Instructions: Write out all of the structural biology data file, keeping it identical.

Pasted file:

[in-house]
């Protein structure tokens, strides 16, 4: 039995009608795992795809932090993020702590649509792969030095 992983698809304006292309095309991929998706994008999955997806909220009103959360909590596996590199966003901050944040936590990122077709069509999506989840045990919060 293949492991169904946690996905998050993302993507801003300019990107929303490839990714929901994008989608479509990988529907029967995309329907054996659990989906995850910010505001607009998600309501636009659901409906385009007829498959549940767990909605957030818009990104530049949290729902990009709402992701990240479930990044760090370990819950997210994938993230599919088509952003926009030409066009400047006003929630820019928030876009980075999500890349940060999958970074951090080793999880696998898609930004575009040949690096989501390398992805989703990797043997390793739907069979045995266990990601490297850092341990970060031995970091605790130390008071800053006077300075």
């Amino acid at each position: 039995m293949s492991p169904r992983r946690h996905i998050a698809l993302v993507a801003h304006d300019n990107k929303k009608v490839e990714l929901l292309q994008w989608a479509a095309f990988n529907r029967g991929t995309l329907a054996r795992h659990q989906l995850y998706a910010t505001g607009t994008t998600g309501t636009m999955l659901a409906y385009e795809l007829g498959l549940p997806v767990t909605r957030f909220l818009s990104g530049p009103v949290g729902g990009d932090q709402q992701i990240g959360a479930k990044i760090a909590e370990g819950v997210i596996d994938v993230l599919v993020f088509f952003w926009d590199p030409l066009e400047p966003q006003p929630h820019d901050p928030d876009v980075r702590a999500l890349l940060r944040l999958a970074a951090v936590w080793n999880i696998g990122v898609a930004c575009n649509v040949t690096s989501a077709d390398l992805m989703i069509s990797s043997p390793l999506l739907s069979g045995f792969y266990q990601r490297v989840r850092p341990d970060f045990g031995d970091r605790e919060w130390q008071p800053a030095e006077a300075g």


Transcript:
[in-house]
């Protein structure tokens, strides 16, 4: 039995009608795992795809932090993020702590649509792969030095 992983698809304006292309095309991929998706994008999955997806909220009103959360909590596996590199966003901050944040936590990122077709069509999506989840045990919060 293949492991169904946690996905998050993302993507801003300019990107929303490839990714929901994008989608479509990988529907029967995309329907054996659990989906995850910010505001607009998600309501636009659901409906385009007829498959549940767990909605957030818009990104530049949290729902990009709402992701990240479930990044760090370990819950997210994938993230599919088509952003926009030409066009400047006003929630820019928030876009980075999500890349940060999958970074951090080793999880696998898609930004575009040949690096989501390398992805989703990797043997390793739907069979045995266990990601490297850092341990970060031995970091605790130390008071800053006077300075």
């Amino acid at each position: 039995m293949s492991p169904r992983r946690h996905i998050a698809l993302v993507a801003h304006d300019n990107k929303k009608v490839e990714l929901l292309q994008w989608a479509a095309f990988n529907r029967g991929t995309l329907a054996r795992h659990q989906l995850y998706a910010t505001g607009t994008t998600g309501t636009m999955l659901a409906y385009e795809l007829g498959l549940p997806v767990t909605r957030f909220l818009s990104g530049p009103v949290g729902g990009d932090q709402q992701i990240g959360a479930k990044i760090a909590e370990g819950v997210i596996d994938v993230l599919v993020f088509f952003w926009d590199p030409l066009e400047p966003q006003p929630h820019d901050p928030d876009v980075r702590a999500l890349l940060r944040l999958a970074a951090v936590w080793n999880i696998g990122v898609a930004c575009n649509v040949t690096s989501a077709d390398l992805m989703i069509s990797s043997p390793l999506l739907s069979g045995f792969y266990q990601r490297v989840r850092p341990d970060f045990g031995d970091r605790e919060w130390q008071p800053a030095e006077a300075g």